The worst stigma is my own. (Mental Illness Recovery)

This is a tough post to write. Stigma is a sensitive topic; when it comes from yourself, it is associated with embarrassment and shame. Living with a mental illness is not easy and I don’t know any different. Medication is a game-changer but not a cure-all. Even when your symptoms go away you are left with a label. 

Stress exacerbates symptoms. So what do you do? Do you stay home and take it easy or do you see what the world has to offer? Either option is going to cost you. 

I have taken lithium for years.

In my early twenties, I tried several mood stabilizers with little success. I was still pretty new to the game having only been in recovery for a couple of years. My psychiatrist suggested lithium and it was definitely a drug I had heard of before – something I associated with “crazy” people. The routine bloodwork sounded scary as well. This was serious. As much as I was scared of being labeled “crazy” I also really wanted relief, so I reluctantly tried the medication.

Starting lithium came with some mental anguish, but now I’ve been on the med for many years and I take it every day without thinking twice about it. It really works for me. The stress I felt trying lithium was meaningless and counterproductive. 

I was treated for anorexia at 200 pounds.

This was more recent. I’ve struggled with eating disorders since the sixth grade. Last fall I felt myself slipping fast. I was very sick and I hit a point of no return around Thanksgiving. I knew I needed treatment. It was so difficult to reach out to treatment centers because I didn’t think anyone would take me seriously. I was overweight but also starving myself. I thought I would never get the treatment I needed, but thankfully when I called for help, people listened.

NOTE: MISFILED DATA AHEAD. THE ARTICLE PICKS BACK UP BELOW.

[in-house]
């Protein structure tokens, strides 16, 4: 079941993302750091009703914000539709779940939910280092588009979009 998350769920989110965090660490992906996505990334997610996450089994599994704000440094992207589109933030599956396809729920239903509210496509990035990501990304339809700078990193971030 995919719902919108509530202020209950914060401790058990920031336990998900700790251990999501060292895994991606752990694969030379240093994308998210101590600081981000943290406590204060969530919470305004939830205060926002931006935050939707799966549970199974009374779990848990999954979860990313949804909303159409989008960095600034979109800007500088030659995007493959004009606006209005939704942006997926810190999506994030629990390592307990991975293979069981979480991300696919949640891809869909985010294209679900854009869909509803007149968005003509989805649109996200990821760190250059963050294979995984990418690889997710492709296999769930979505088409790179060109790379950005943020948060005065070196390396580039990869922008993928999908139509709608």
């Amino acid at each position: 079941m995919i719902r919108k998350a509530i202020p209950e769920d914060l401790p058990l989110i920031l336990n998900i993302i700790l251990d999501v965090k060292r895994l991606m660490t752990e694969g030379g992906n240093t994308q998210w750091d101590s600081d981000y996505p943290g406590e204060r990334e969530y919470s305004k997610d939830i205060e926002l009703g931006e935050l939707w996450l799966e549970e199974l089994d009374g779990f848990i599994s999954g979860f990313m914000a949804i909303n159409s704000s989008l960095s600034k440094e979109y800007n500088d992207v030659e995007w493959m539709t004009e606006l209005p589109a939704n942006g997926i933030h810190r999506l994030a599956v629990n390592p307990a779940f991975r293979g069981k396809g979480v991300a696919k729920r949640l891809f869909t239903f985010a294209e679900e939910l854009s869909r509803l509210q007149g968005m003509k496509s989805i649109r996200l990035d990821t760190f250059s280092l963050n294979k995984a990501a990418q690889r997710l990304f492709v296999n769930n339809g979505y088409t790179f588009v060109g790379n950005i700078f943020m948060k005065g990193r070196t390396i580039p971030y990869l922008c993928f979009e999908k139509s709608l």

It’s embarrassing to talk about having symptoms of anorexia when you look like me, but when I was admitted to the treatment center I saw people of all sizes. I thought I wouldn’t get the help I needed, but I was wrong. 

I was also treated for avoidant/restrictive food intake disorder (ARFID) and rumination disorder which I find much easier to talk about. 

I’m still very embarrassed about struggling with anorexia. The truth is eating disorders affect people of all sizes. I’m still coming to terms with that.

I still believe that no one will take me seriously.

Worrying about being taken seriously is a common theme in my life. I’m sure people see me as “crazy”. I’m open about my experiences which probably makes it worse, right?

I know my mental illness doesn’t define me, but it does explain a lot about why I do the things I do. I’m always trying to prove myself, mostly by taking on more and more projects. I want to tell the world, “look what I can do!” I feel that with having a mental illness that’s necessary.

But what if it’s not? What if no one actually cares if I have a mental illness?

My Pledge to Myself

My recovery will be a lifelong process. There are so many outside forces at play when you have a mental illness but the important conversations happen between you and your doctor. I let the world get to me and internalize negativity. My pledge to myself is to keep an open mind when it comes to treatment and mental health in general. This is my life and no matter how “crazy” I think I look my health is important. 

Can anyone relate? What stigma holds you back?


  1. Harold A Maio says

    You are correct, when we internalize a prejudice (a more accurate reference than “stigma”) and employ it against ourselves, that prejudice controls us, just as when we internalize a prejudice and employ it against someone else.

    Harold A Maio

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